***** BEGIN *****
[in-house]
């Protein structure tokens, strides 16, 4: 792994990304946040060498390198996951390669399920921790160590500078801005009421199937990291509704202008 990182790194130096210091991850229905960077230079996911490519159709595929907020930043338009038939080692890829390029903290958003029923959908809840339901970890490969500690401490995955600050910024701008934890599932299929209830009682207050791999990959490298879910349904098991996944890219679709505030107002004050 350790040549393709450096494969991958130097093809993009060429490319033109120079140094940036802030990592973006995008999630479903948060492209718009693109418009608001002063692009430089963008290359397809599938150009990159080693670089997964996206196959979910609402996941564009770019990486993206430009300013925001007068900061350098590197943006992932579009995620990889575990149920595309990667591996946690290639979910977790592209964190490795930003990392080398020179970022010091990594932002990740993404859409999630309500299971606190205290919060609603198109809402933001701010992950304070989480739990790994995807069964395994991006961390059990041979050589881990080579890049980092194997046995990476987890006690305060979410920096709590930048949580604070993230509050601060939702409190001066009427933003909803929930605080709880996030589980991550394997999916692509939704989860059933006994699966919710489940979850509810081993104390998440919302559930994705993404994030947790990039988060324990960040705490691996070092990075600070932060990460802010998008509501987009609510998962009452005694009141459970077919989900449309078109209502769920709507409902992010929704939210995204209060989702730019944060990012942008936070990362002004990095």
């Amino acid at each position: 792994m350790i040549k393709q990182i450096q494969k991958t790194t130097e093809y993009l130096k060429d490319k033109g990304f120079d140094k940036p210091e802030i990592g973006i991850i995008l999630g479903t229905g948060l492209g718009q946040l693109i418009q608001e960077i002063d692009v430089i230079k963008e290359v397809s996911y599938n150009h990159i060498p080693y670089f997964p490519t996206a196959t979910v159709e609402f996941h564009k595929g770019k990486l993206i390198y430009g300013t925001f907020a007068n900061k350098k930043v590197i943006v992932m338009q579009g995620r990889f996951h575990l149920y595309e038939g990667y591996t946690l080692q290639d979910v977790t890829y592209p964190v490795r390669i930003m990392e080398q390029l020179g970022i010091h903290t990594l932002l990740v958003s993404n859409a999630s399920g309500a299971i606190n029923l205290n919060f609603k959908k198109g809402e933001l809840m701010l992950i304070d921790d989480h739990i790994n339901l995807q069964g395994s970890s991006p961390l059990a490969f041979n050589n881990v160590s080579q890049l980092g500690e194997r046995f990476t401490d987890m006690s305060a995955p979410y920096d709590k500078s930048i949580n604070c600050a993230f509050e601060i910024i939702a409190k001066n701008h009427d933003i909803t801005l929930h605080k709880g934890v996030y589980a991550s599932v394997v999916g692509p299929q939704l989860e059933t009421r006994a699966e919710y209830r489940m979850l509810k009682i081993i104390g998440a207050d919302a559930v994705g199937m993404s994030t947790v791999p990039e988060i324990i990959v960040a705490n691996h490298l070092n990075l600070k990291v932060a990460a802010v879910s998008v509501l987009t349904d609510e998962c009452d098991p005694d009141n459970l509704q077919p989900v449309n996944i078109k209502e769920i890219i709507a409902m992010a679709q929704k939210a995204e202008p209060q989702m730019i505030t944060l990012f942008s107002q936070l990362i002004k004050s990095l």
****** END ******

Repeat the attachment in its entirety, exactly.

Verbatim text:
[in-house]
């Protein structure tokens, strides 16, 4: 792994990304946040060498390198996951390669399920921790160590500078801005009421199937990291509704202008 990182790194130096210091991850229905960077230079996911490519159709595929907020930043338009038939080692890829390029903290958003029923959908809840339901970890490969500690401490995955600050910024701008934890599932299929209830009682207050791999990959490298879910349904098991996944890219679709505030107002004050 350790040549393709450096494969991958130097093809993009060429490319033109120079140094940036802030990592973006995008999630479903948060492209718009693109418009608001002063692009430089963008290359397809599938150009990159080693670089997964996206196959979910609402996941564009770019990486993206430009300013925001007068900061350098590197943006992932579009995620990889575990149920595309990667591996946690290639979910977790592209964190490795930003990392080398020179970022010091990594932002990740993404859409999630309500299971606190205290919060609603198109809402933001701010992950304070989480739990790994995807069964395994991006961390059990041979050589881990080579890049980092194997046995990476987890006690305060979410920096709590930048949580604070993230509050601060939702409190001066009427933003909803929930605080709880996030589980991550394997999916692509939704989860059933006994699966919710489940979850509810081993104390998440919302559930994705993404994030947790990039988060324990960040705490691996070092990075600070932060990460802010998008509501987009609510998962009452005694009141459970077919989900449309078109209502769920709507409902992010929704939210995204209060989702730019944060990012942008936070990362002004990095």
């Amino acid at each position: 792994m350790i040549k393709q990182i450096q494969k991958t790194t130097e093809y993009l130096k060429d490319k033109g990304f120079d140094k940036p210091e802030i990592g973006i991850i995008l999630g479903t229905g948060l492209g718009q946040l693109i418009q608001e960077i002063d692009v430089i230079k963008e290359v397809s996911y599938n150009h990159i060498p080693y670089f997964p490519t996206a196959t979910v159709e609402f996941h564009k595929g770019k990486l993206i390198y430009g300013t925001f907020a007068n900061k350098k930043v590197i943006v992932m338009q579009g995620r990889f996951h575990l149920y595309e038939g990667y591996t946690l080692q290639d979910v977790t890829y592209p964190v490795r390669i930003m990392e080398q390029l020179g970022i010091h903290t990594l932002l990740v958003s993404n859409a999630s399920g309500a299971i606190n029923l205290n919060f609603k959908k198109g809402e933001l809840m701010l992950i304070d921790d989480h739990i790994n339901l995807q069964g395994s970890s991006p961390l059990a490969f041979n050589n881990v160590s080579q890049l980092g500690e194997r046995f990476t401490d987890m006690s305060a995955p979410y920096d709590k500078s930048i949580n604070c600050a993230f509050e601060i910024i939702a409190k001066n701008h009427d933003i909803t801005l929930h605080k709880g934890v996030y589980a991550s599932v394997v999916g692509p299929q939704l989860e059933t009421r006994a699966e919710y209830r489940m979850l509810k009682i081993i104390g998440a207050d919302a559930v994705g199937m993404s994030t947790v791999p990039e988060i324990i990959v960040a705490n691996h490298l070092n990075l600070k990291v932060a990460a802010v879910s998008v509501l987009t349904d609510e998962c009452d098991p005694d009141n459970l509704q077919p989900v449309n996944i078109k209502e769920i890219i709507a409902m992010a679709q929704k939210a995204e202008p209060q989702m730019i505030t944060l990012f942008s107002q936070l990362i002004k004050s990095l």